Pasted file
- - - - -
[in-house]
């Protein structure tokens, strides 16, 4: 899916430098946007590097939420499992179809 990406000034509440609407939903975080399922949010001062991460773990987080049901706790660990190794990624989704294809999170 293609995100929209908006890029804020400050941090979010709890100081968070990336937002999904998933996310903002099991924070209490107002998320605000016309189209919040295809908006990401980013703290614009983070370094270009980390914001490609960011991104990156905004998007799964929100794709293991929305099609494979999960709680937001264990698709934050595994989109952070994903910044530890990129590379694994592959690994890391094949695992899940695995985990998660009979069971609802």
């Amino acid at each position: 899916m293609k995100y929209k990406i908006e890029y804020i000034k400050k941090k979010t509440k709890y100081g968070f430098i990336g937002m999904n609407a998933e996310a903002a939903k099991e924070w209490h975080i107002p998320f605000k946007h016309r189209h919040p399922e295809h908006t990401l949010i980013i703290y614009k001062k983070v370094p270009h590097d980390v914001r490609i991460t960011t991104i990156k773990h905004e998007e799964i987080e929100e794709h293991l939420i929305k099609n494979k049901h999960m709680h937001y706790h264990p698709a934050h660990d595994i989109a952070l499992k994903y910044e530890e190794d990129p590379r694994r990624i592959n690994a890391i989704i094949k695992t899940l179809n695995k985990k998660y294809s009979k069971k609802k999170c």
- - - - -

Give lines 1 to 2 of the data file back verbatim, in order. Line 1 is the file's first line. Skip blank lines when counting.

[in-house]
């Protein structure tokens, strides 16, 4: 899916430098946007590097939420499992179809 990406000034509440609407939903975080399922949010001062991460773990987080049901706790660990190794990624989704294809999170 293609995100929209908006890029804020400050941090979010709890100081968070990336937002999904998933996310903002099991924070209490107002998320605000016309189209919040295809908006990401980013703290614009983070370094270009980390914001490609960011991104990156905004998007799964929100794709293991929305099609494979999960709680937001264990698709934050595994989109952070994903910044530890990129590379694994592959690994890391094949695992899940695995985990998660009979069971609802």